http://seer.cancer.gov/statfacts/html/stomach.html.
8. National Cancer Institute Surveillance, Epidemiology, and End Results Program. Cancer stat facts: esophageal cancer. National Cancer Institute website. Accessed December 3, 2021.
http://seer.cancer.gov/statfacts/html/esoph.html.
9. Grieb BC, Agarwal R. HER2-Directed Therapy in Advanced Gastric and Gastroesophageal Adenocarcinoma: Triumphs and Troubles. Curr Treat Options Oncol. 2021;22(10):88.
10. ShankaranV, Xiao, H, Bertwistle D, et al. A comparison of real-world treatment patterns and clinical outcomes in patients receiving first-line therapy for unresectable advanced gastric or gastroesophageal junction cancer versus esophageal adenocarcinomas. Adv Ther. 2021;38:
707-720.
11. OPDIVO® (nivolumab) [package insert]. Princeton, NJ: Bristol-Myers Squibb Company; 2021.
12. KEYTRUDA® (pembrolizumab) [package insert]. Kenilworth, NJ: Merck & Co., Inc; 2021.
13. Janjigian YY, Shitara K, Moehler M, et al. First-line nivolumab plus chemotherapy versus chemotherapy alone for advanced gastric, gastroesophageal junction cancer/oesophageal adenocarcinoma (CheckMate 649): a randomised, open-label, phase 3 trial. Lancet. 2021;398(10294):27-40.
14. Janjigian YY, Ajani JA, Moehler M, et al. Nivolumab plus chemotherapy or ipilimumab vs chemotherapy as first-line treatment for advanced gastric cancer/gastroesophageal junction cancer/ esophageal adenocarcinoma: CheckMate 649 study. Presentation at ESMO 2021. Abstract LBA7.
15. Data on file. BMS-REF-NIVO-0120. Princeton, NJ: Bristol-Myers Squibb Company; 2021.

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1506-US-2200006 03/22

OPDIVO® Combination Improves Overall Survival in Advanced Esophageal Carcinoma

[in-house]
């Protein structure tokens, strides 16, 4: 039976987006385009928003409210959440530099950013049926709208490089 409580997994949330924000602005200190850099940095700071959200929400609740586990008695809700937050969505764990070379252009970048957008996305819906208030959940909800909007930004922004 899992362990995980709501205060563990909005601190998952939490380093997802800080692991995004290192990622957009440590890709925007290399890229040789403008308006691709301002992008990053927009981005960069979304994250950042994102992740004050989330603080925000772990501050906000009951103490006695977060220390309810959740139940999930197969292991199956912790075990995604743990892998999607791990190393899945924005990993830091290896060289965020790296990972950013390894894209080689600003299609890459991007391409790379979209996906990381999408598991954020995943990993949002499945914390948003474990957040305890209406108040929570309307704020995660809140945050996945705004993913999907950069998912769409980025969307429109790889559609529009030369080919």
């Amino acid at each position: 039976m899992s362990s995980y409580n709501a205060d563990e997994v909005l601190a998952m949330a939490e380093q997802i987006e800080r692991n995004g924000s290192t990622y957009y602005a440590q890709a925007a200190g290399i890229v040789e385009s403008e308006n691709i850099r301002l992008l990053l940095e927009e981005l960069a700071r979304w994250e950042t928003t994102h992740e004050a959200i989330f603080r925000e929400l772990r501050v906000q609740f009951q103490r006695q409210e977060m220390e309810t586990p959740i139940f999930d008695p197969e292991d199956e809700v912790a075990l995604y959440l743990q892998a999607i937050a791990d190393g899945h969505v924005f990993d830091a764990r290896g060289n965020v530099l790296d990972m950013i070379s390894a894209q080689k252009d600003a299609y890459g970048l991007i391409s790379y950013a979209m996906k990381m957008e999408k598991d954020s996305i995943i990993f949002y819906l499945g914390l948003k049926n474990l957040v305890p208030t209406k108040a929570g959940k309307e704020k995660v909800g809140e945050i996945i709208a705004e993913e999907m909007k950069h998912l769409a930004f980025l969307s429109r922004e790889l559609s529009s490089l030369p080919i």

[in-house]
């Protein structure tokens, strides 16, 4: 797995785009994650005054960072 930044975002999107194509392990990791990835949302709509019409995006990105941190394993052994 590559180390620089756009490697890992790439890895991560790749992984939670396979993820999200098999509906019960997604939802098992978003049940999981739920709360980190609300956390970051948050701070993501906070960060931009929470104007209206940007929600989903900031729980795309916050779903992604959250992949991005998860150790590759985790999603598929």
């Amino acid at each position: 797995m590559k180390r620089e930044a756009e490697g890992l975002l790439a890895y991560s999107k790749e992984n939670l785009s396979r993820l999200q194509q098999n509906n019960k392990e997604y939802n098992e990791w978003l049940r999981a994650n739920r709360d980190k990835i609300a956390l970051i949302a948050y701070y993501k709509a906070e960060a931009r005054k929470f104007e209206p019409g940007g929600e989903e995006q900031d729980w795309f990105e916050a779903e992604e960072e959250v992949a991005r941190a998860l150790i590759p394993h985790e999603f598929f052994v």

SUMMARY: The American Cancer Society estimates that in 2022, about 20,640 new cases of esophageal cancer will be diagnosed in the US and about 16,410 individuals will die of the disease. It is the sixth most common cause of global cancer death. Squamous Cell Carcinoma is the most common type of cancer of the esophagus among African Americans, while Adenocarcinoma is more common in Caucasians. Squamous Cell Carcinoma accounts for approximately 85% of cases.

Majority of esophageal cancers are unresectable at diagnosis, and most patients treated with curative intent eventually will relapse and only about 20% of patients will survive at least 5 years following diagnosis. Patients with advanced esophageal cancer have a median survival of less than a year when treated with the standard Fluoropyrimidine plus Platinum based chemotherapy. For those patients progressing on first line chemotherapy, treatment options are limited, with a 5-year relative survival rate of 8% or less.

OPDIVO® (Nivolumab) is a fully human, immunoglobulin G4 monoclonal antibody that binds to the PD-1 receptor and blocks its interaction with PD-L1 and PD-L2, thereby undoing PD-1 pathway-mediated inhibition of the immune response and unleashing the T cells. It has been noted that approximately 50% of patients with advanced esophageal Squamous Cell Carcinoma express tumor-cell Programmed Death Ligand 1 (PD-L1) greater than 1%. In the ATTRACTION-3 multicentre, Phase III trial, treatment with OPDIVO® was associated with a significant improvement in Overall Survival, compared with chemotherapy, in previously treated patients with advanced Esophageal Squamous Cell Carcinoma, regardless of PD-L1 expression. In the CheckMate 649 Phase III trial involving patients with gastric, gastroesophageal junction, or esophageal adenocarcinoma, first-line treatment with OPDIVO® plus chemotherapy resulted in a significant Overall Survival (OS) and Progression Free Survival (PFS) benefit, as compared with chemotherapy alone, as well as durable Objective Response Rate (ORR), with an acceptable safety profile.